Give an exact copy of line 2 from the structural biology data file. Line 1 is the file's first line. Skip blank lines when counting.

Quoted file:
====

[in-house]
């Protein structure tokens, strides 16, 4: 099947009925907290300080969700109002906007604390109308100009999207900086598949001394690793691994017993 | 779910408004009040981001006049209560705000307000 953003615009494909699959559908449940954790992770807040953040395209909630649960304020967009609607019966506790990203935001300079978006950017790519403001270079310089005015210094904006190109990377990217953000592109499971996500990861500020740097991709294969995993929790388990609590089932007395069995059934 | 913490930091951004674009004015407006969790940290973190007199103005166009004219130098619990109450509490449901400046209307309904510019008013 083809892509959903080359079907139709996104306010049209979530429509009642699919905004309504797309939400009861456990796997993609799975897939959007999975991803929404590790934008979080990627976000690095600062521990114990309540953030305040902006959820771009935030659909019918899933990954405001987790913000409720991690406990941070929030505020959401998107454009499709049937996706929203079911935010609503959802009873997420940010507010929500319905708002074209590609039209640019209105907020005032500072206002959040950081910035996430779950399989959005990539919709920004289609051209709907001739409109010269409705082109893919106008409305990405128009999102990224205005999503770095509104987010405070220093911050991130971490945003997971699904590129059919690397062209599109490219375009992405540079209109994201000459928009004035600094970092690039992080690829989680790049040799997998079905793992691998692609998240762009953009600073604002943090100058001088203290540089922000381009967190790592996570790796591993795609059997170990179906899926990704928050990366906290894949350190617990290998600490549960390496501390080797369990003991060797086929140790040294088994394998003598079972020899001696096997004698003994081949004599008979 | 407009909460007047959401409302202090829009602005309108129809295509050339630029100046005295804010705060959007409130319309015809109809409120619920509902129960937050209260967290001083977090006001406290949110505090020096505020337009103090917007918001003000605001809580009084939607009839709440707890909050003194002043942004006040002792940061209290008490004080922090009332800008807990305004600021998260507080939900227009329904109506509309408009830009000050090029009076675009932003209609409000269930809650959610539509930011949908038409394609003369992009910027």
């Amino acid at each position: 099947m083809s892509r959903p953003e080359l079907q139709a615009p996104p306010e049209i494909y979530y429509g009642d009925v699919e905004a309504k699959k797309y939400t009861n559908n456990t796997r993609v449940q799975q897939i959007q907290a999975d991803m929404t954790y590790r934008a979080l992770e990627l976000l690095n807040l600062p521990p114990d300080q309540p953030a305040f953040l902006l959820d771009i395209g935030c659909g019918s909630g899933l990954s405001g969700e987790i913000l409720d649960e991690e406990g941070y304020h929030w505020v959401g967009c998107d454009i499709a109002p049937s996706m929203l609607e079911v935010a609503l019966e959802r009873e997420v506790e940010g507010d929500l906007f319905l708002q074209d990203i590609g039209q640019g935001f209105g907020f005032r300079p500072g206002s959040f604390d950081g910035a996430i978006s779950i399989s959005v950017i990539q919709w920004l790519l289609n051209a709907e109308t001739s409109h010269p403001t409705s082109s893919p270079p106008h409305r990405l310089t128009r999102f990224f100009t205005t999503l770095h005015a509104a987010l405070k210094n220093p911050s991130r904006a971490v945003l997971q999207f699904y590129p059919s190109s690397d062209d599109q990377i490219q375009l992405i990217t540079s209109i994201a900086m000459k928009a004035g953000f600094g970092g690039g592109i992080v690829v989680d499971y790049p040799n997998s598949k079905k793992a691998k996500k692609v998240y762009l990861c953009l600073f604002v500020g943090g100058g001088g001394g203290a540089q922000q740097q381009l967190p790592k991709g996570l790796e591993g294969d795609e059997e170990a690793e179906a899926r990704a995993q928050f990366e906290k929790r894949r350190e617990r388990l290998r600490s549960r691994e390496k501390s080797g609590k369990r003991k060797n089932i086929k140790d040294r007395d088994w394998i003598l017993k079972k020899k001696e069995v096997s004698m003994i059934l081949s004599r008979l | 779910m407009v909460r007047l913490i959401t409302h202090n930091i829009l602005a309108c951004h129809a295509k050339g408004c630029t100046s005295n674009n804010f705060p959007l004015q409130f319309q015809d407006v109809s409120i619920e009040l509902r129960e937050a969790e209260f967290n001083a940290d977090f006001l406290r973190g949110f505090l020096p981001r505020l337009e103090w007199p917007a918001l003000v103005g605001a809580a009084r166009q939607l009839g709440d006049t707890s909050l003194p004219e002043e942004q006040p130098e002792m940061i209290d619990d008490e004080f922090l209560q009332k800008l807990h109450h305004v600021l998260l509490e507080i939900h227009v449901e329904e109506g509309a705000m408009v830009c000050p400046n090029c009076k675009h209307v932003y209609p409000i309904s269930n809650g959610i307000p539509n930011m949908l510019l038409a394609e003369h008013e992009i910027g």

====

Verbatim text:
């Protein structure tokens, strides 16, 4: 099947009925907290300080969700109002906007604390109308100009999207900086598949001394690793691994017993 | 779910408004009040981001006049209560705000307000 953003615009494909699959559908449940954790992770807040953040395209909630649960304020967009609607019966506790990203935001300079978006950017790519403001270079310089005015210094904006190109990377990217953000592109499971996500990861500020740097991709294969995993929790388990609590089932007395069995059934 | 913490930091951004674009004015407006969790940290973190007199103005166009004219130098619990109450509490449901400046209307309904510019008013 083809892509959903080359079907139709996104306010049209979530429509009642699919905004309504797309939400009861456990796997993609799975897939959007999975991803929404590790934008979080990627976000690095600062521990114990309540953030305040902006959820771009935030659909019918899933990954405001987790913000409720991690406990941070929030505020959401998107454009499709049937996706929203079911935010609503959802009873997420940010507010929500319905708002074209590609039209640019209105907020005032500072206002959040950081910035996430779950399989959005990539919709920004289609051209709907001739409109010269409705082109893919106008409305990405128009999102990224205005999503770095509104987010405070220093911050991130971490945003997971699904590129059919690397062209599109490219375009992405540079209109994201000459928009004035600094970092690039992080690829989680790049040799997998079905793992691998692609998240762009953009600073604002943090100058001088203290540089922000381009967190790592996570790796591993795609059997170990179906899926990704928050990366906290894949350190617990290998600490549960390496501390080797369990003991060797086929140790040294088994394998003598079972020899001696096997004698003994081949004599008979 | 407009909460007047959401409302202090829009602005309108129809295509050339630029100046005295804010705060959007409130319309015809109809409120619920509902129960937050209260967290001083977090006001406290949110505090020096505020337009103090917007918001003000605001809580009084939607009839709440707890909050003194002043942004006040002792940061209290008490004080922090009332800008807990305004600021998260507080939900227009329904109506509309408009830009000050090029009076675009932003209609409000269930809650959610539509930011949908038409394609003369992009910027």